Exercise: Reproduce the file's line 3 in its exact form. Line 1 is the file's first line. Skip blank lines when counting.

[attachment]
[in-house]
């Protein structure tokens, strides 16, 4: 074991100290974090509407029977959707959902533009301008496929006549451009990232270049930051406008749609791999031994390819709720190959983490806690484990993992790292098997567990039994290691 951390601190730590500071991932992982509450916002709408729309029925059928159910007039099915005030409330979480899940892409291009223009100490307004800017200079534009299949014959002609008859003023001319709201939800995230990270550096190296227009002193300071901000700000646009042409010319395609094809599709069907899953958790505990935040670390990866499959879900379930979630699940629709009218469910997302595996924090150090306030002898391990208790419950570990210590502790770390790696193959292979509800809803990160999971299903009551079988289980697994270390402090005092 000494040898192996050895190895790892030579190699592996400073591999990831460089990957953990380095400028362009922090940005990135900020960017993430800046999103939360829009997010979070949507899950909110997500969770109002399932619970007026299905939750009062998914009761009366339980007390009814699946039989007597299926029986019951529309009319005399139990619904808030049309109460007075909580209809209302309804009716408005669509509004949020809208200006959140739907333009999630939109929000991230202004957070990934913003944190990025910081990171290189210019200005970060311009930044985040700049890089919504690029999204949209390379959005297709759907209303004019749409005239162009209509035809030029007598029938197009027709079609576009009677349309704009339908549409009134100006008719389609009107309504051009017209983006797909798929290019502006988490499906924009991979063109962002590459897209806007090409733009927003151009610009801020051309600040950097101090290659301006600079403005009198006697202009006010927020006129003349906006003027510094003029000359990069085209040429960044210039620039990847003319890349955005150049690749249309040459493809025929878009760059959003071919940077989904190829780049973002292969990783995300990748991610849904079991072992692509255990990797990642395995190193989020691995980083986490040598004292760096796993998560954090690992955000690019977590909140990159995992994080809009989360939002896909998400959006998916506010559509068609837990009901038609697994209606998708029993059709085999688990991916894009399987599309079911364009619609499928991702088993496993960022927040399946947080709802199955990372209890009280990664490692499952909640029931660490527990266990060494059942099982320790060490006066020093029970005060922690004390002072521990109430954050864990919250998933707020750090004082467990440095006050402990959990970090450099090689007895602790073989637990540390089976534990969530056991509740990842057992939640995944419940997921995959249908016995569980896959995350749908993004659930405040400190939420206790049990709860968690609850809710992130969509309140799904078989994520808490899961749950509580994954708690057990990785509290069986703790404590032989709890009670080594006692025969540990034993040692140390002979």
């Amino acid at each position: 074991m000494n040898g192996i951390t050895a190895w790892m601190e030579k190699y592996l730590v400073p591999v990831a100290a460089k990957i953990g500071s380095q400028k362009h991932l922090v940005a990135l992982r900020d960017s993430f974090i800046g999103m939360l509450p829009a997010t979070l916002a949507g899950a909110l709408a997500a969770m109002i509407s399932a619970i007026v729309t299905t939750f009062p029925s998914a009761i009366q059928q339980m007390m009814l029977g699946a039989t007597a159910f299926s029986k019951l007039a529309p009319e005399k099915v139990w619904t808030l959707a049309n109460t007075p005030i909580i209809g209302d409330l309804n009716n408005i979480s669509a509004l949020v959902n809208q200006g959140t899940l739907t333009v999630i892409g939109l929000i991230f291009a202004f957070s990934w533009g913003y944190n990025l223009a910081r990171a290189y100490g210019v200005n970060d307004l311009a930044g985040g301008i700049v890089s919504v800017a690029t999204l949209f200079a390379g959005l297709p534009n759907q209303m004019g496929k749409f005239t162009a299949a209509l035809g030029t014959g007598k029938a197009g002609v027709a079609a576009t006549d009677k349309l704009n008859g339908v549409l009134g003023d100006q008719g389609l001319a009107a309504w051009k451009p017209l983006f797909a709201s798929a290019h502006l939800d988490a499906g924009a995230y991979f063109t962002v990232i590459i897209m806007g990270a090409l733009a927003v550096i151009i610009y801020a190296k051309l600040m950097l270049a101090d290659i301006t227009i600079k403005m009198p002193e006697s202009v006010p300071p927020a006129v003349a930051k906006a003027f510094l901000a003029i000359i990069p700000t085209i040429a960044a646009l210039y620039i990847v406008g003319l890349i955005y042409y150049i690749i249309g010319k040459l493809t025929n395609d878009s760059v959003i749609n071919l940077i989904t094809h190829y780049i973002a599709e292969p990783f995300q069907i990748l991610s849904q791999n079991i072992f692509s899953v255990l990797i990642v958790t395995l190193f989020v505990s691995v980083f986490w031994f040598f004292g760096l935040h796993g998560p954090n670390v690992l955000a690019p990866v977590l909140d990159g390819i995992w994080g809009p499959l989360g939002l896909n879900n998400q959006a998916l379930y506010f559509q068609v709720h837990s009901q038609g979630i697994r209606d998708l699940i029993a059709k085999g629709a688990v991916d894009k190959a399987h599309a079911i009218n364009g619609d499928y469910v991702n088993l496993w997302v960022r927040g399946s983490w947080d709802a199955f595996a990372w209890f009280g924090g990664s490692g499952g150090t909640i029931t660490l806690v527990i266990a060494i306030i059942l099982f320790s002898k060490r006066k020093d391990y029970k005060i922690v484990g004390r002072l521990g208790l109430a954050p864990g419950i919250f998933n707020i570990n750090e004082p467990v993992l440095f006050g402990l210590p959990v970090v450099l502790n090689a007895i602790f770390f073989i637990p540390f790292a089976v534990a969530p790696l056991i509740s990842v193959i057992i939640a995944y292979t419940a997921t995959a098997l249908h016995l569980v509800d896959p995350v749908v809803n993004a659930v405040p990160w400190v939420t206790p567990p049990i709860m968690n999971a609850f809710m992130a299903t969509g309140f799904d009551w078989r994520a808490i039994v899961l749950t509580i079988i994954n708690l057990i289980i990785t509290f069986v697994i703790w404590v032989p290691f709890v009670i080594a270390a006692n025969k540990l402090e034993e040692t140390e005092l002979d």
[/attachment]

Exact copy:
């Amino acid at each position: 074991m000494n040898g192996i951390t050895a190895w790892m601190e030579k190699y592996l730590v400073p591999v990831a100290a460089k990957i953990g500071s380095q400028k362009h991932l922090v940005a990135l992982r900020d960017s993430f974090i800046g999103m939360l509450p829009a997010t979070l916002a949507g899950a909110l709408a997500a969770m109002i509407s399932a619970i007026v729309t299905t939750f009062p029925s998914a009761i009366q059928q339980m007390m009814l029977g699946a039989t007597a159910f299926s029986k019951l007039a529309p009319e005399k099915v139990w619904t808030l959707a049309n109460t007075p005030i909580i209809g209302d409330l309804n009716n408005i979480s669509a509004l949020v959902n809208q200006g959140t899940l739907t333009v999630i892409g939109l929000i991230f291009a202004f957070s990934w533009g913003y944190n990025l223009a910081r990171a290189y100490g210019v200005n970060d307004l311009a930044g985040g301008i700049v890089s919504v800017a690029t999204l949209f200079a390379g959005l297709p534009n759907q209303m004019g496929k749409f005239t162009a299949a209509l035809g030029t014959g007598k029938a197009g002609v027709a079609a576009t006549d009677k349309l704009n008859g339908v549409l009134g003023d100006q008719g389609l001319a009107a309504w051009k451009p017209l983006f797909a709201s798929a290019h502006l939800d988490a499906g924009a995230y991979f063109t962002v990232i590459i897209m806007g990270a090409l733009a927003v550096i151009i610009y801020a190296k051309l600040m950097l270049a101090d290659i301006t227009i600079k403005m009198p002193e006697s202009v006010p300071p927020a006129v003349a930051k906006a003027f510094l901000a003029i000359i990069p700000t085209i040429a960044a646009l210039y620039i990847v406008g003319l890349i955005y042409y150049i690749i249309g010319k040459l493809t025929n395609d878009s760059v959003i749609n071919l940077i989904t094809h190829y780049i973002a599709e292969p990783f995300q069907i990748l991610s849904q791999n079991i072992f692509s899953v255990l990797i990642v958790t395995l190193f989020v505990s691995v980083f986490w031994f040598f004292g760096l935040h796993g998560p954090n670390v690992l955000a690019p990866v977590l909140d990159g390819i995992w994080g809009p499959l989360g939002l896909n879900n998400q959006a998916l379930y506010f559509q068609v709720h837990s009901q038609g979630i697994r209606d998708l699940i029993a059709k085999g629709a688990v991916d894009k190959a399987h599309a079911i009218n364009g619609d499928y469910v991702n088993l496993w997302v960022r927040g399946s983490w947080d709802a199955f595996a990372w209890f009280g924090g990664s490692g499952g150090t909640i029931t660490l806690v527990i266990a060494i306030i059942l099982f320790s002898k060490r006066k020093d391990y029970k005060i922690v484990g004390r002072l521990g208790l109430a954050p864990g419950i919250f998933n707020i570990n750090e004082p467990v993992l440095f006050g402990l210590p959990v970090v450099l502790n090689a007895i602790f770390f073989i637990p540390f790292a089976v534990a969530p790696l056991i509740s990842v193959i057992i939640a995944y292979t419940a997921t995959a098997l249908h016995l569980v509800d896959p995350v749908v809803n993004a659930v405040p990160w400190v939420t206790p567990p049990i709860m968690n999971a609850f809710m992130a299903t969509g309140f799904d009551w078989r994520a808490i039994v899961l749950t509580i079988i994954n708690l057990i289980i990785t509290f069986v697994i703790w404590v032989p290691f709890v009670i080594a270390a006692n025969k540990l402090e034993e040692t140390e005092l002979d």